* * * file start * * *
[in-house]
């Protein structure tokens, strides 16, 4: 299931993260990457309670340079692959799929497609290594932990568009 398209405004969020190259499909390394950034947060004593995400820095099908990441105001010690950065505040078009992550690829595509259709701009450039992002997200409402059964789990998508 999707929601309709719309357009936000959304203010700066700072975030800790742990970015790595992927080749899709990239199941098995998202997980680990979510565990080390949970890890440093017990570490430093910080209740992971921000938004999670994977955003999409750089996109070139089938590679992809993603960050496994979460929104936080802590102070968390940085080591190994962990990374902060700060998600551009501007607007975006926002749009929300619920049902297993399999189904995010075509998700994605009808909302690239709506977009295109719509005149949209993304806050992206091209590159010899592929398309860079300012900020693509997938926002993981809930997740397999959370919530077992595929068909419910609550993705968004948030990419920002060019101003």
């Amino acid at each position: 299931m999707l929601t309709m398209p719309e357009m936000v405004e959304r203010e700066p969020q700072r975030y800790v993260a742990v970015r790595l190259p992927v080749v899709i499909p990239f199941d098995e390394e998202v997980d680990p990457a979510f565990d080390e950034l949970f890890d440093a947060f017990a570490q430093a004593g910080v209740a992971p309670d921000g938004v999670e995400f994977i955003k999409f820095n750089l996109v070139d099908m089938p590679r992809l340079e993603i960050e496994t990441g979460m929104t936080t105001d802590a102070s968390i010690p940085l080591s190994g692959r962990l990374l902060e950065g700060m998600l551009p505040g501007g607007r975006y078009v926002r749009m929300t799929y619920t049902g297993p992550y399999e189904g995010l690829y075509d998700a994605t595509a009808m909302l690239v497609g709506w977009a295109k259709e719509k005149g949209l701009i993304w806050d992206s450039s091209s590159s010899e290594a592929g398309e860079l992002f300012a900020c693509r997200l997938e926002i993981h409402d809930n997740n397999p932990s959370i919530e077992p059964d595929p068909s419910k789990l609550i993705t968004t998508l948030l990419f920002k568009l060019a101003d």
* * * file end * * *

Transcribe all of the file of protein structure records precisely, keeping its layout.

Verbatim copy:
[in-house]
């Protein structure tokens, strides 16, 4: 299931993260990457309670340079692959799929497609290594932990568009 398209405004969020190259499909390394950034947060004593995400820095099908990441105001010690950065505040078009992550690829595509259709701009450039992002997200409402059964789990998508 999707929601309709719309357009936000959304203010700066700072975030800790742990970015790595992927080749899709990239199941098995998202997980680990979510565990080390949970890890440093017990570490430093910080209740992971921000938004999670994977955003999409750089996109070139089938590679992809993603960050496994979460929104936080802590102070968390940085080591190994962990990374902060700060998600551009501007607007975006926002749009929300619920049902297993399999189904995010075509998700994605009808909302690239709506977009295109719509005149949209993304806050992206091209590159010899592929398309860079300012900020693509997938926002993981809930997740397999959370919530077992595929068909419910609550993705968004948030990419920002060019101003």
């Amino acid at each position: 299931m999707l929601t309709m398209p719309e357009m936000v405004e959304r203010e700066p969020q700072r975030y800790v993260a742990v970015r790595l190259p992927v080749v899709i499909p990239f199941d098995e390394e998202v997980d680990p990457a979510f565990d080390e950034l949970f890890d440093a947060f017990a570490q430093a004593g910080v209740a992971p309670d921000g938004v999670e995400f994977i955003k999409f820095n750089l996109v070139d099908m089938p590679r992809l340079e993603i960050e496994t990441g979460m929104t936080t105001d802590a102070s968390i010690p940085l080591s190994g692959r962990l990374l902060e950065g700060m998600l551009p505040g501007g607007r975006y078009v926002r749009m929300t799929y619920t049902g297993p992550y399999e189904g995010l690829y075509d998700a994605t595509a009808m909302l690239v497609g709506w977009a295109k259709e719509k005149g949209l701009i993304w806050d992206s450039s091209s590159s010899e290594a592929g398309e860079l992002f300012a900020c693509r997200l997938e926002i993981h409402d809930n997740n397999p932990s959370i919530e077992p059964d595929p068909s419910k789990l609550i993705t968004t998508l948030l990419f920002k568009l060019a101003d």